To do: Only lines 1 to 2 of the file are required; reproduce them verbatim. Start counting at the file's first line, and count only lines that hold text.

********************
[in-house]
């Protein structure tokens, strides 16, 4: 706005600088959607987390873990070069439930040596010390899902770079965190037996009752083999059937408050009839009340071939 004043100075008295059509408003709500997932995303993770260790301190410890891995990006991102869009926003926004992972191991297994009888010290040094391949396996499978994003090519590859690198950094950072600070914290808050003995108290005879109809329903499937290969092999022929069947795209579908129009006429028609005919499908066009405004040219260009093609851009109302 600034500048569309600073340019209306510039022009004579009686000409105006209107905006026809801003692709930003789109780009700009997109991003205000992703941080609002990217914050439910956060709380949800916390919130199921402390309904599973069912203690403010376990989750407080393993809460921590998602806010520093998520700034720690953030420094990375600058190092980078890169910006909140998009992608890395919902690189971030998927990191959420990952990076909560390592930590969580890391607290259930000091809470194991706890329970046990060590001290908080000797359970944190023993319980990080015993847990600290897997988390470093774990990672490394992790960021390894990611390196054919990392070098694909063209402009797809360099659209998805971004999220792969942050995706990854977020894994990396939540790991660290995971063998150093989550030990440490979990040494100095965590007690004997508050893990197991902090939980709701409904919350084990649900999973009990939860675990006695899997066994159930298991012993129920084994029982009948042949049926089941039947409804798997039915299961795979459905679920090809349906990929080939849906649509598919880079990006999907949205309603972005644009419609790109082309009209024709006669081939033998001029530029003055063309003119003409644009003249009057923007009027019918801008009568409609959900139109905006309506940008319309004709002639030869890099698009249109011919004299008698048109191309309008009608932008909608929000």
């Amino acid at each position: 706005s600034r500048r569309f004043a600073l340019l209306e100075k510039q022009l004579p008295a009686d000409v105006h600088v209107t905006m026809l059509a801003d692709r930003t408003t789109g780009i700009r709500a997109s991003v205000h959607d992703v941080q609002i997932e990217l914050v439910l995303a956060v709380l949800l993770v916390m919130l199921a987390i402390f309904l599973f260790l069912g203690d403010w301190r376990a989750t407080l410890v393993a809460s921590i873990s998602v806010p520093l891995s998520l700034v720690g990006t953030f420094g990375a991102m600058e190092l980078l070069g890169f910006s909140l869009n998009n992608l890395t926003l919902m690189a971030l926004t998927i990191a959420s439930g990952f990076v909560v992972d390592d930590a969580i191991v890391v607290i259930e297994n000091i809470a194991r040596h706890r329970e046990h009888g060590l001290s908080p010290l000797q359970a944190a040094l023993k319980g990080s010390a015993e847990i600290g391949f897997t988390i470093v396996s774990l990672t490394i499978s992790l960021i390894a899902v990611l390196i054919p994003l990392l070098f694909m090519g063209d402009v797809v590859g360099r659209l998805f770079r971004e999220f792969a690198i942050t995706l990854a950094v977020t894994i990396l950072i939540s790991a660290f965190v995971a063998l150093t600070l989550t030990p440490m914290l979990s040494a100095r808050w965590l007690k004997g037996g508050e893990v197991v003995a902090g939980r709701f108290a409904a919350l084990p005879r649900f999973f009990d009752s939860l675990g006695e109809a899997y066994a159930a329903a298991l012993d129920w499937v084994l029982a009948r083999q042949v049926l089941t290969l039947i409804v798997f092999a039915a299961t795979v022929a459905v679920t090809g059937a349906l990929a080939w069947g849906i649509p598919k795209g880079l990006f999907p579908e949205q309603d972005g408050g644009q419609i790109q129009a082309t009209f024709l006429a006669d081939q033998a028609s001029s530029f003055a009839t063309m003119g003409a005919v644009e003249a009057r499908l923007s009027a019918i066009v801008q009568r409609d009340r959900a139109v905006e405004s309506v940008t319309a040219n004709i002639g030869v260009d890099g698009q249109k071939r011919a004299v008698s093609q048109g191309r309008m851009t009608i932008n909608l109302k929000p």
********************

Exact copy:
[in-house]
């Protein structure tokens, strides 16, 4: 706005600088959607987390873990070069439930040596010390899902770079965190037996009752083999059937408050009839009340071939 004043100075008295059509408003709500997932995303993770260790301190410890891995990006991102869009926003926004992972191991297994009888010290040094391949396996499978994003090519590859690198950094950072600070914290808050003995108290005879109809329903499937290969092999022929069947795209579908129009006429028609005919499908066009405004040219260009093609851009109302 600034500048569309600073340019209306510039022009004579009686000409105006209107905006026809801003692709930003789109780009700009997109991003205000992703941080609002990217914050439910956060709380949800916390919130199921402390309904599973069912203690403010376990989750407080393993809460921590998602806010520093998520700034720690953030420094990375600058190092980078890169910006909140998009992608890395919902690189971030998927990191959420990952990076909560390592930590969580890391607290259930000091809470194991706890329970046990060590001290908080000797359970944190023993319980990080015993847990600290897997988390470093774990990672490394992790960021390894990611390196054919990392070098694909063209402009797809360099659209998805971004999220792969942050995706990854977020894994990396939540790991660290995971063998150093989550030990440490979990040494100095965590007690004997508050893990197991902090939980709701409904919350084990649900999973009990939860675990006695899997066994159930298991012993129920084994029982009948042949049926089941039947409804798997039915299961795979459905679920090809349906990929080939849906649509598919880079990006999907949205309603972005644009419609790109082309009209024709006669081939033998001029530029003055063309003119003409644009003249009057923007009027019918801008009568409609959900139109905006309506940008319309004709002639030869890099698009249109011919004299008698048109191309309008009608932008909608929000």